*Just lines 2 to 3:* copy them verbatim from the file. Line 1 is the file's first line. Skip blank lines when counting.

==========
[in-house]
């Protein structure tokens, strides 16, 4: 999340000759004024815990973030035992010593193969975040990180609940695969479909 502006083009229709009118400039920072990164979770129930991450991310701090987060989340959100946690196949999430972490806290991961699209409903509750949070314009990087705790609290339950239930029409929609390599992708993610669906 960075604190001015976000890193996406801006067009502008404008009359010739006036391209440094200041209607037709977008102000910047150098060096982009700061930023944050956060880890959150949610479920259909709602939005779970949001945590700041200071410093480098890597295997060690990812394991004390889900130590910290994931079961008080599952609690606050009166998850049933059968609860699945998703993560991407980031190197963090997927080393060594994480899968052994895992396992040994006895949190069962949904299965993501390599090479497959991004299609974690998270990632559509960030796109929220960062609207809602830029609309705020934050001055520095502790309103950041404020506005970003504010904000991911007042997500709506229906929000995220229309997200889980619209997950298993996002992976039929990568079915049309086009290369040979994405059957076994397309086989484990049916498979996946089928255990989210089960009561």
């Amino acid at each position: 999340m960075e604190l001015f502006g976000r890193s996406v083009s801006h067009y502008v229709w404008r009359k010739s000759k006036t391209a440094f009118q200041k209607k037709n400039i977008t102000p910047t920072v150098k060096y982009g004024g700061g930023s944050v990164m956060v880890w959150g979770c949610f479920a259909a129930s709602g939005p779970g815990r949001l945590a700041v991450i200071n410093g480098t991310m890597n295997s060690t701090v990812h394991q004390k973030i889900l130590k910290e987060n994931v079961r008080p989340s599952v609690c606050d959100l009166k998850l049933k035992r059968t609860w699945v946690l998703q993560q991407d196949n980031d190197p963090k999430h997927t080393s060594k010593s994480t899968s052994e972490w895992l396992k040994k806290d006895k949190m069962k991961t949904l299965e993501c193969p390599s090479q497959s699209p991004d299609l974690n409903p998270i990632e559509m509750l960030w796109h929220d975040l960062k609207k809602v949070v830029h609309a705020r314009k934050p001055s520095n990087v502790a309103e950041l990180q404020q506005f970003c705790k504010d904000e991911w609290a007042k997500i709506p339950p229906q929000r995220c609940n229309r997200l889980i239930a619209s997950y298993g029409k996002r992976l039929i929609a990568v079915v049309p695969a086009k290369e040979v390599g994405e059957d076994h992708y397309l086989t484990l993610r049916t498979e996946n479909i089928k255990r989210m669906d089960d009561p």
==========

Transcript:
């Protein structure tokens, strides 16, 4: 999340000759004024815990973030035992010593193969975040990180609940695969479909 502006083009229709009118400039920072990164979770129930991450991310701090987060989340959100946690196949999430972490806290991961699209409903509750949070314009990087705790609290339950239930029409929609390599992708993610669906 960075604190001015976000890193996406801006067009502008404008009359010739006036391209440094200041209607037709977008102000910047150098060096982009700061930023944050956060880890959150949610479920259909709602939005779970949001945590700041200071410093480098890597295997060690990812394991004390889900130590910290994931079961008080599952609690606050009166998850049933059968609860699945998703993560991407980031190197963090997927080393060594994480899968052994895992396992040994006895949190069962949904299965993501390599090479497959991004299609974690998270990632559509960030796109929220960062609207809602830029609309705020934050001055520095502790309103950041404020506005970003504010904000991911007042997500709506229906929000995220229309997200889980619209997950298993996002992976039929990568079915049309086009290369040979994405059957076994397309086989484990049916498979996946089928255990989210089960009561």
């Amino acid at each position: 999340m960075e604190l001015f502006g976000r890193s996406v083009s801006h067009y502008v229709w404008r009359k010739s000759k006036t391209a440094f009118q200041k209607k037709n400039i977008t102000p910047t920072v150098k060096y982009g004024g700061g930023s944050v990164m956060v880890w959150g979770c949610f479920a259909a129930s709602g939005p779970g815990r949001l945590a700041v991450i200071n410093g480098t991310m890597n295997s060690t701090v990812h394991q004390k973030i889900l130590k910290e987060n994931v079961r008080p989340s599952v609690c606050d959100l009166k998850l049933k035992r059968t609860w699945v946690l998703q993560q991407d196949n980031d190197p963090k999430h997927t080393s060594k010593s994480t899968s052994e972490w895992l396992k040994k806290d006895k949190m069962k991961t949904l299965e993501c193969p390599s090479q497959s699209p991004d299609l974690n409903p998270i990632e559509m509750l960030w796109h929220d975040l960062k609207k809602v949070v830029h609309a705020r314009k934050p001055s520095n990087v502790a309103e950041l990180q404020q506005f970003c705790k504010d904000e991911w609290a007042k997500i709506p339950p229906q929000r995220c609940n229309r997200l889980i239930a619209s997950y298993g029409k996002r992976l039929i929609a990568v079915v049309p695969a086009k290369e040979v390599g994405e059957d076994h992708y397309l086989t484990l993610r049916t498979e996946n479909i089928k255990r989210m669906d089960d009561p």